Tajikistan and Pakistan

Where the Himalaya and Karakorum collide

Tajikistan and Pakistan

Where the Himalaya and Karakorum collide

Tajikistan and Pakistan

Where the Himalaya and Karakorum collide

Tajikistan and Pakistan

Where the Himalaya and Karakorum collide

Tajikistan and Pakistan

Where the Himalaya and Karakorum collide

Tajikistan and Pakistan

Where the Himalaya and Karakorum collide

Tajikistan and Pakistan

Where the Himalaya and Karakorum collide

2nd - 15th June 2023

Leader: James Eaton

This exciting addition to our tours sees us combine Tajikistan and Pakistan in search of some of the regions least-known species. Visiting three of the most spectacular mountain ranges on earth – Himalaya, Karakorum and Pamir  –  to bring together dramatic scenery, rare wildlife, pretty alpine flowers and some of the most exciting birds in Asia. The tour is focused around four species in particular, Large-billed Reed Warbler, White-cheeked Bushtit, Orange Bullfinch and Long-billed Grasshopper Warbler, the latter virtually unknown in recent history until we found the species on our scouting trip in 2022. A mouth-watering array of ‘supporting species’ include Blyth’s Rosefinch, White-throated Bushtit, Kashmir Nutcracker, Brooks’s Leaf Warbler, Lanceolated Jay, Mountain Chiffchaff, and one of the world’s most formidable ungulates, Markhor!

Day 1:
Early morning arrivals into Dushanbe International Airport (DYU), in Tajikistan. After resting and refreshing in a Dushanbe hotel, we leave the city behind and head to a idyllically-located village on the edge of the Pamir mountains. From here we hike up into the mountains to our camp, with mountainsides beginning to bloom with the onset of summer. We will be very well looked after tonight, through a community-led initiative to conserve the local wildlife. Night camping.

Day 2:
We wake early to scan for Markhor, in an area where both male and females are present – we’ll be hoping to obtain good scope views of huge, corkscrew-horned males. After hiking down, we stay with another family-run conservancy, in another area of outstanding scenery. Birding wise, we can expect White-capped, Red-headed and Rock Buntings, Hume’s Whitethroat, Indian Golden Oriole and Chukar.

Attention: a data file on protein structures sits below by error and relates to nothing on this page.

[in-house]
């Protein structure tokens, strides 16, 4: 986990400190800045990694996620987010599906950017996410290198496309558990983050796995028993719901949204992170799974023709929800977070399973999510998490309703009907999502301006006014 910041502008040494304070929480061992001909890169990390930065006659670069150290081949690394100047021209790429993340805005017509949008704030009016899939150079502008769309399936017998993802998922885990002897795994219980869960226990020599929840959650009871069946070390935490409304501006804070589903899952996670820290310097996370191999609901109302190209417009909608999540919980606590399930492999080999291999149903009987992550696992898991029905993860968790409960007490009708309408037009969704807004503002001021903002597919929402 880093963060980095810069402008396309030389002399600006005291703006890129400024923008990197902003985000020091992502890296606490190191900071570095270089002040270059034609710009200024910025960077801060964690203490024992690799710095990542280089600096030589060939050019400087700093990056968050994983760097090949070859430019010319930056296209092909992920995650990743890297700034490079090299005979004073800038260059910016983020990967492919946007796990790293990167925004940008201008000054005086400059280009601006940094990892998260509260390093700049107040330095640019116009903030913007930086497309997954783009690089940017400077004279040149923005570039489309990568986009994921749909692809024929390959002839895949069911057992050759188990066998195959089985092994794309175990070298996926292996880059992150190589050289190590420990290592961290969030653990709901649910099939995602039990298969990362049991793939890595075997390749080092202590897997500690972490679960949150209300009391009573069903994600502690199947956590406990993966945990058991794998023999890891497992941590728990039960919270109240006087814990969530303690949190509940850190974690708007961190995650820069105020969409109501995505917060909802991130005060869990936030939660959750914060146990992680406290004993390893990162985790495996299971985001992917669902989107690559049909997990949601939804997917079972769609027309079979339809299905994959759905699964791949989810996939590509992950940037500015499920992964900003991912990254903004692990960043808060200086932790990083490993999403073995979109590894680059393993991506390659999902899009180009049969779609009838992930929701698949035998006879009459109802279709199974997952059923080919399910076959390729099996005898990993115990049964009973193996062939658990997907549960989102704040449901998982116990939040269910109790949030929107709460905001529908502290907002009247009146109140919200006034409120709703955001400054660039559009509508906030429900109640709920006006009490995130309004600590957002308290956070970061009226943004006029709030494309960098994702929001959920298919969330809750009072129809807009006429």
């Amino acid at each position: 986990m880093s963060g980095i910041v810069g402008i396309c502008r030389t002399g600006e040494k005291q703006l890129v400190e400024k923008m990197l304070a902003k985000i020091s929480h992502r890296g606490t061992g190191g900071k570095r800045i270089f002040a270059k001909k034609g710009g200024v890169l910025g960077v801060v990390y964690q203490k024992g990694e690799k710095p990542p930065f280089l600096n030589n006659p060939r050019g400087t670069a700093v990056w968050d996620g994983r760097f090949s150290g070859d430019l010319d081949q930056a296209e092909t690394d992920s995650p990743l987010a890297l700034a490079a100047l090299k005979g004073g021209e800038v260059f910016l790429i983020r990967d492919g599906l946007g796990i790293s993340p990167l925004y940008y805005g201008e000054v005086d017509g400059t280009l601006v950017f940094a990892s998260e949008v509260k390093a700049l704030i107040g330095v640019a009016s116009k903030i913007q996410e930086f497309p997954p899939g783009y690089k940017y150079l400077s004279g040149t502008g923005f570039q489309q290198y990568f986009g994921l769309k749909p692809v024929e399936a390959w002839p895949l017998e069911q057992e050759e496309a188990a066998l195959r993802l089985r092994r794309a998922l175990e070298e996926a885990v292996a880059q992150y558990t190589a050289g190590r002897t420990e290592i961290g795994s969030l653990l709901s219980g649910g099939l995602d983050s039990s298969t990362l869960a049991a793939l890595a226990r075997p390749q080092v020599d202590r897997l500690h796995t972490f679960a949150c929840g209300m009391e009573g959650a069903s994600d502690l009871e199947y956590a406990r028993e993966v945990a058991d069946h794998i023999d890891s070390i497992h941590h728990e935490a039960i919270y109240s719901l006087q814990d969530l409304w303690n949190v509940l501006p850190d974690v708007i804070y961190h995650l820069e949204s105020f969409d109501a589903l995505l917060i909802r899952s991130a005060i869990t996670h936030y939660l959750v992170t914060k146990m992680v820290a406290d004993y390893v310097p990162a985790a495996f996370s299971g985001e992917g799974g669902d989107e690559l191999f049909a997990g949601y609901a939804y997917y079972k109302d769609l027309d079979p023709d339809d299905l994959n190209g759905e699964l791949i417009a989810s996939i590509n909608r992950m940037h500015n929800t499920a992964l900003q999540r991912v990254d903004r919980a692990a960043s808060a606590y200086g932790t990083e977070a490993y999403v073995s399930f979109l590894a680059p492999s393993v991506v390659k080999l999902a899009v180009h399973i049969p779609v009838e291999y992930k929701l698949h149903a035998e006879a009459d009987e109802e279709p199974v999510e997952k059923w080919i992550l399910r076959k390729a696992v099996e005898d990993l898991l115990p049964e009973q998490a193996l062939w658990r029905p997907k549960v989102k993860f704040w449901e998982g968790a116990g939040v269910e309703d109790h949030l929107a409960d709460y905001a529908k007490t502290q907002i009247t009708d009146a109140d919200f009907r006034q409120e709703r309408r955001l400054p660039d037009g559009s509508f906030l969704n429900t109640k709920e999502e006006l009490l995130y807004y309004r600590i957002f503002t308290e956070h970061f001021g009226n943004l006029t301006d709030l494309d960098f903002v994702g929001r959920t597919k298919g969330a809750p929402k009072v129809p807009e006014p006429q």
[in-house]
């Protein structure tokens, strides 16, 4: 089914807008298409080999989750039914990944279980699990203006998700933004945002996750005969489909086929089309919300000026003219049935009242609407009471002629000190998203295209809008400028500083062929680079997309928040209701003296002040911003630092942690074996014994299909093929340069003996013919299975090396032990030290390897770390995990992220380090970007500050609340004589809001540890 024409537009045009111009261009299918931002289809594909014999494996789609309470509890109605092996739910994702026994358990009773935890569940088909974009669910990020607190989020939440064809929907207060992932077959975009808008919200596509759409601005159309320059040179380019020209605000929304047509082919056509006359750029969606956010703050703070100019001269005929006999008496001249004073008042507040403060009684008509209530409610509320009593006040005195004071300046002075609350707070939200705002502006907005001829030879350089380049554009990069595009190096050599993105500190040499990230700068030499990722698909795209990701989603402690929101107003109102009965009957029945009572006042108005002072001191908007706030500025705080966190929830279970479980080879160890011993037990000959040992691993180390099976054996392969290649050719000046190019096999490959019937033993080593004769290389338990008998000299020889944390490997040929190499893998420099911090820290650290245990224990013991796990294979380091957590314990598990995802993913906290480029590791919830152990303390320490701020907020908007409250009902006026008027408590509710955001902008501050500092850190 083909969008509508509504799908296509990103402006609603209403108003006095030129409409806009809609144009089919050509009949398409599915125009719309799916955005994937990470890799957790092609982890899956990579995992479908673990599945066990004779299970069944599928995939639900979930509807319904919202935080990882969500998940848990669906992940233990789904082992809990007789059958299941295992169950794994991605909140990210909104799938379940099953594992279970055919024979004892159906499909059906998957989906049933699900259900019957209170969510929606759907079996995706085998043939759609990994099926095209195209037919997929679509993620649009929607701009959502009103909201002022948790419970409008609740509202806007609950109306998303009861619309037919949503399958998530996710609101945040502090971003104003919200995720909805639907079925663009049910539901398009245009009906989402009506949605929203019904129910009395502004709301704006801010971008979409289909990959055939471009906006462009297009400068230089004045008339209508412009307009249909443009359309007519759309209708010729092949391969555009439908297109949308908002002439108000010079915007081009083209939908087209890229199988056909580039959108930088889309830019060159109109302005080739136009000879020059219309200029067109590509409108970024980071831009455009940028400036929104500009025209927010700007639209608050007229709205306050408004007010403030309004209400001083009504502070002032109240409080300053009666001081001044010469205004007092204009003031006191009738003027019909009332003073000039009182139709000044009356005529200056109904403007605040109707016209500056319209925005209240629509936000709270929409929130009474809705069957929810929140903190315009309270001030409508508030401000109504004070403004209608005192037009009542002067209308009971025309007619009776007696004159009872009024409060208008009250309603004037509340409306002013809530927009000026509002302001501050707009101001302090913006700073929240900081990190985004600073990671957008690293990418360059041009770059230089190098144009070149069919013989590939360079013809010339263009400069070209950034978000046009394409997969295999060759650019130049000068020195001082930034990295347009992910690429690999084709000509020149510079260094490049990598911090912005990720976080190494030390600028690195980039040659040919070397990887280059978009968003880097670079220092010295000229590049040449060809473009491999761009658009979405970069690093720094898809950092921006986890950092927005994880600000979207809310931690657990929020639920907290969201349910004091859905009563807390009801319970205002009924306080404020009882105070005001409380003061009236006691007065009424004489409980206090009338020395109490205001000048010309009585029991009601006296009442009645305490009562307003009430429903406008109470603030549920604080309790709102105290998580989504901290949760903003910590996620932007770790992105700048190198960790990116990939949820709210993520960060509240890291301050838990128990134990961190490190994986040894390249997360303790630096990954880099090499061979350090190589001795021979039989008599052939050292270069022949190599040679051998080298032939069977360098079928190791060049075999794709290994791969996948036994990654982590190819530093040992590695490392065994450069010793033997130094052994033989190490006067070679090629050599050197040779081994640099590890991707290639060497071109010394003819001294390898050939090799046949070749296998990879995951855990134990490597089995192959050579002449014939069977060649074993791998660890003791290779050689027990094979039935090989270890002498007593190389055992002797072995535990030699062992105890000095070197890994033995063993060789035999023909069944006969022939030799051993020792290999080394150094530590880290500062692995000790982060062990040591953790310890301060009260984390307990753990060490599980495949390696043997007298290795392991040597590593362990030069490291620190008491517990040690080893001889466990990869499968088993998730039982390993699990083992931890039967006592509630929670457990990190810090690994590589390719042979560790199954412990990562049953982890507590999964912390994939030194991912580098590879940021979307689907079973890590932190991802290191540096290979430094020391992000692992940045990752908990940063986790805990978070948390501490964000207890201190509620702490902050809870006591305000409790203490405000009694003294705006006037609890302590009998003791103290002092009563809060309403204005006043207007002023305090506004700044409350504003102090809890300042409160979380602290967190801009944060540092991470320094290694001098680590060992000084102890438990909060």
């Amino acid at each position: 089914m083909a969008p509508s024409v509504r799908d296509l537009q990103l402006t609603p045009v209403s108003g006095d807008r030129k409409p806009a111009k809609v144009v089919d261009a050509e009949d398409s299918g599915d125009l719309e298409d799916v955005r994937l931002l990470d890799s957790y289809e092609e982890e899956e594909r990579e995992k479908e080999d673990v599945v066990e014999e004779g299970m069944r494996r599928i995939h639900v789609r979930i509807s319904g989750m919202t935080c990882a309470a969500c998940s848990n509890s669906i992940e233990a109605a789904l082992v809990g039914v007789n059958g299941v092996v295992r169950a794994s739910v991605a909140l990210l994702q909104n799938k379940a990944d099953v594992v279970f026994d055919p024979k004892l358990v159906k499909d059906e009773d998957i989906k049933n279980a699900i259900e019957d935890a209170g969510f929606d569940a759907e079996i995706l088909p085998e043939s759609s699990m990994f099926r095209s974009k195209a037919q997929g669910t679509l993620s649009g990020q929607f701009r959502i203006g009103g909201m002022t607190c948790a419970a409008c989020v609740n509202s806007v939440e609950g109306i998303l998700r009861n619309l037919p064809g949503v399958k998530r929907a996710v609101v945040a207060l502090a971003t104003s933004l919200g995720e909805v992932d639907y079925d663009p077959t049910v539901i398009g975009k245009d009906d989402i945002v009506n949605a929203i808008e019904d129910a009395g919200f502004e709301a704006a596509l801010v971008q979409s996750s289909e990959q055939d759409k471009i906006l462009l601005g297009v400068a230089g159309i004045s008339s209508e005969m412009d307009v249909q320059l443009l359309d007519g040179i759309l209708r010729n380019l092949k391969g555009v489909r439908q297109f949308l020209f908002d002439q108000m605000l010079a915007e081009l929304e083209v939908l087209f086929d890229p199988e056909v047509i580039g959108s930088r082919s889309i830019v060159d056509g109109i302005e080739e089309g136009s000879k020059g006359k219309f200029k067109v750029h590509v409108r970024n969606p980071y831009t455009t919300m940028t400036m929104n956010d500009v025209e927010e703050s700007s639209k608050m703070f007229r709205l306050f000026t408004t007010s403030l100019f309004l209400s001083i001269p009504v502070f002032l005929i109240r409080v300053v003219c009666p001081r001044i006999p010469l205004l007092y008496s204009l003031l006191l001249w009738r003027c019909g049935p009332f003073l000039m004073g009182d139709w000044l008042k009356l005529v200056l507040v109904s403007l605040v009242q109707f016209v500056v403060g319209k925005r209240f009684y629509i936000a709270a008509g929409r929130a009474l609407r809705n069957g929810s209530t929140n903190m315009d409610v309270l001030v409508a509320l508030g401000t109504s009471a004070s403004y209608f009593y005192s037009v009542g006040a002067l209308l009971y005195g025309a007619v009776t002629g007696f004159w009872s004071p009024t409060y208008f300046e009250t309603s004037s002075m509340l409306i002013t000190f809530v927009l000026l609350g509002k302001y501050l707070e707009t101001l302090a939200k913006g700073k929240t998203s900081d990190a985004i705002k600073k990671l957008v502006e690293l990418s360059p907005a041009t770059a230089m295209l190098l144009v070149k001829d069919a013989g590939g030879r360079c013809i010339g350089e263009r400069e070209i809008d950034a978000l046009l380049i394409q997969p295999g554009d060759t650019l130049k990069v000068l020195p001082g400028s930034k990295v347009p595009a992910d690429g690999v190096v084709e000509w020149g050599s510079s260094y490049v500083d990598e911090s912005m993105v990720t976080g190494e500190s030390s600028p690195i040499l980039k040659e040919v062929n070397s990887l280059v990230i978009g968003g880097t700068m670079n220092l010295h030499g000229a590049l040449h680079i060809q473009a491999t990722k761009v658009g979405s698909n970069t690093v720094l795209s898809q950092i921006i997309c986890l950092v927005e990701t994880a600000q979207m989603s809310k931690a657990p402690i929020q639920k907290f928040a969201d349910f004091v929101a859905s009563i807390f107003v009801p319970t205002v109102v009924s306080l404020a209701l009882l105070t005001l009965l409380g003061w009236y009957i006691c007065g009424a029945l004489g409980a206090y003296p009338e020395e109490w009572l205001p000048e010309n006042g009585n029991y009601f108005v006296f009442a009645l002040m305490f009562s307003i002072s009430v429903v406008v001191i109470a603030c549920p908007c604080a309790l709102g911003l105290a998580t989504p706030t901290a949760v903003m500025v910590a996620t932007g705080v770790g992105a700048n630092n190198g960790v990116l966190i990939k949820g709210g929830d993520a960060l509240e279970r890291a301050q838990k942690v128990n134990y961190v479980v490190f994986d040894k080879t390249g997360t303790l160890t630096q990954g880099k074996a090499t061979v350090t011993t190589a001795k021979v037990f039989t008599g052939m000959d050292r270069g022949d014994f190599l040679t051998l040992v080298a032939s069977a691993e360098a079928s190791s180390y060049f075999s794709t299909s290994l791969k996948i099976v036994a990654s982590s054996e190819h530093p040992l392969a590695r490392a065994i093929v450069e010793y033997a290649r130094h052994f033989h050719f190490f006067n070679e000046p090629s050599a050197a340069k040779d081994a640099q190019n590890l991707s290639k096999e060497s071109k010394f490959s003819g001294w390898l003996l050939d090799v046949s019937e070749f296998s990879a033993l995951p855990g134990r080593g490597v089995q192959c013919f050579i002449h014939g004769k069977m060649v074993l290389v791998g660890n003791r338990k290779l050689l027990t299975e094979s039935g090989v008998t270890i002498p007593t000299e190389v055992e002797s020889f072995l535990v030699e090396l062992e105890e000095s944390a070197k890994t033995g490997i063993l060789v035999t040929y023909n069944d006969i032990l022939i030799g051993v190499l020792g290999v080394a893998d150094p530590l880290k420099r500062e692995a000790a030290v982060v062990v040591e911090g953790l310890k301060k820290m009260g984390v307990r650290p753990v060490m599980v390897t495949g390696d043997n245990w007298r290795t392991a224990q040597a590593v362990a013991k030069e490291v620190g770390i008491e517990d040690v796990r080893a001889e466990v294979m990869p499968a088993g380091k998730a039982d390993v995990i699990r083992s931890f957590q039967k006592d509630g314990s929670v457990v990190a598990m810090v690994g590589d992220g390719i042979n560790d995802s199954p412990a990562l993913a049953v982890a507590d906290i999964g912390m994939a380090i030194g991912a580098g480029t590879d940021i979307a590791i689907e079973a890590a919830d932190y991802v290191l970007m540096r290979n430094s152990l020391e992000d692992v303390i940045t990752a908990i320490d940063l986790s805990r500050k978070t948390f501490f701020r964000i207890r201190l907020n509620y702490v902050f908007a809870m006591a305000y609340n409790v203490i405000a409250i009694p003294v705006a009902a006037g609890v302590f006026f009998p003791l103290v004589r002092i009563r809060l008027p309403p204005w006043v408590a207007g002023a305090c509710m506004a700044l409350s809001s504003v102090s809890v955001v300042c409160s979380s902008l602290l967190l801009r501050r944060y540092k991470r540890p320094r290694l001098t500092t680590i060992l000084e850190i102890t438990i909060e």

Days 3-4:
Two days birding alongside the mighty Panj river. Our reason for coming this far is simple – Large-billed Reed Warbler. A species known only from a single specimen collected in 1867 before being sensationally rediscovered after being found in a mist-net in central Thailand in 2006. Subsequently, it was discovered here in the Panji River Valley, and in neighbouring Afghanistan. Meanwhile, revisiting museum specimens of Blyth’s Reed Warbler, which is it extremely similar to, further specimens were found from this area, along with Myanmar, India and Pakistan. To this day however, Tajikistan remains the only accessible area to reliably see the species. Birding the tamarisk-dominated riparian habitat, we can also expect Hume’s Whitethroat, Common Nightingale, Cetti’s Warbler, Streaked Laughingthrush and Indian Golden Oriole.

Day 5:
Drive back to Dushanbe, perhaps soaking in some of the cultural highlights that are dotted around the city too. Night in Dushanbe.

Day 6:
A travel day as we head to Islamabad (ISB) in Pakistan via Dubai (DXB).  

Day 7:
Birding in and around Islamabad. Visiting the Margalla hills in both the morning and afternoon with the primary objective to find White-cheeked Bushtit, a near-endemics shared only with a small area of Afghanistan. Walking a wide track through the forest, at around 1,500m we also can expect Grey-hooded Warbler, White-throated Fantail, Indian White-eye, Blue-throated Blue Flycatcher and Rusty-cheeked Scimitar-babbler to be common while we search for the low-density bushtit. There is a small stream that is an absolute magnet for birds coming to drink and bath between mid-morning and mid-afternoon. On a previous visit, large numbers of Indian Paradise-flycatcher, Speckled Piculet, Grey-winged Blackbird, Black-chinned Babbler, Blue-throated Barbet, Crested Bunting, Kalij Pheasant, Orange-headed Thrush, Ashy Drongo, and a variety of bulbuls were a constant presence, offering views down to just a few metres as they were unconcerned by our presence. Birding the higher hills, where conifer is the dominant tree, there’s a good chance of both Lanceolated (Black-headed) Jay and Himalayan Parakeet. Night in Islamabad.